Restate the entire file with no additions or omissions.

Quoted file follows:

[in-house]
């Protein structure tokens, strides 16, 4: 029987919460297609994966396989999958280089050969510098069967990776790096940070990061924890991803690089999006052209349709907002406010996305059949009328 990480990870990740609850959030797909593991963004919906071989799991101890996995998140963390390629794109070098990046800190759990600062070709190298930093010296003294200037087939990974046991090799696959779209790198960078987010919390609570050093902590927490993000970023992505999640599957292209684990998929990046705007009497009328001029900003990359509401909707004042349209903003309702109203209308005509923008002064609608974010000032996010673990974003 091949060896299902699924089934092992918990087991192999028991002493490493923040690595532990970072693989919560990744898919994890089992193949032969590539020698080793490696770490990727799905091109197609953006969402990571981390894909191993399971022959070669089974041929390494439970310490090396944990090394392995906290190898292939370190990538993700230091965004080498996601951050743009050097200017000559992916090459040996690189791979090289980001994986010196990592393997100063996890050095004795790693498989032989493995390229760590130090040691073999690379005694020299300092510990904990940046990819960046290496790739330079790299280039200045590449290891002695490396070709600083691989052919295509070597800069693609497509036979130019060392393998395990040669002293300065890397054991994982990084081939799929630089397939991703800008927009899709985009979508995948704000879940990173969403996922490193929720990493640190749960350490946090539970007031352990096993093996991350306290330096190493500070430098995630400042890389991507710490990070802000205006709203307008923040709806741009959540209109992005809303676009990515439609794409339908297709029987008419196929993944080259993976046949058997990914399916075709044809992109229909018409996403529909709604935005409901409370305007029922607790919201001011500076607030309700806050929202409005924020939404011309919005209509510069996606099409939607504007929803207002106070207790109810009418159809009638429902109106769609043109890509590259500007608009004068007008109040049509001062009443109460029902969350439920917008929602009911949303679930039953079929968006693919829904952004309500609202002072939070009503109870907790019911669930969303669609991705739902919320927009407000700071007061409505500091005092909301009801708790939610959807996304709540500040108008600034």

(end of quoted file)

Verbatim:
[in-house]
């Protein structure tokens, strides 16, 4: 029987919460297609994966396989999958280089050969510098069967990776790096940070990061924890991803690089999006052209349709907002406010996305059949009328 990480990870990740609850959030797909593991963004919906071989799991101890996995998140963390390629794109070098990046800190759990600062070709190298930093010296003294200037087939990974046991090799696959779209790198960078987010919390609570050093902590927490993000970023992505999640599957292209684990998929990046705007009497009328001029900003990359509401909707004042349209903003309702109203209308005509923008002064609608974010000032996010673990974003 091949060896299902699924089934092992918990087991192999028991002493490493923040690595532990970072693989919560990744898919994890089992193949032969590539020698080793490696770490990727799905091109197609953006969402990571981390894909191993399971022959070669089974041929390494439970310490090396944990090394392995906290190898292939370190990538993700230091965004080498996601951050743009050097200017000559992916090459040996690189791979090289980001994986010196990592393997100063996890050095004795790693498989032989493995390229760590130090040691073999690379005694020299300092510990904990940046990819960046290496790739330079790299280039200045590449290891002695490396070709600083691989052919295509070597800069693609497509036979130019060392393998395990040669002293300065890397054991994982990084081939799929630089397939991703800008927009899709985009979508995948704000879940990173969403996922490193929720990493640190749960350490946090539970007031352990096993093996991350306290330096190493500070430098995630400042890389991507710490990070802000205006709203307008923040709806741009959540209109992005809303676009990515439609794409339908297709029987008419196929993944080259993976046949058997990914399916075709044809992109229909018409996403529909709604935005409901409370305007029922607790919201001011500076607030309700806050929202409005924020939404011309919005209509510069996606099409939607504007929803207002106070207790109810009418159809009638429902109106769609043109890509590259500007608009004068007008109040049509001062009443109460029902969350439920917008929602009911949303679930039953079929968006693919829904952004309500609202002072939070009503109870907790019911669930969303669609991705739902919320927009407000700071007061409505500091005092909301009801708790939610959807996304709540500040108008600034």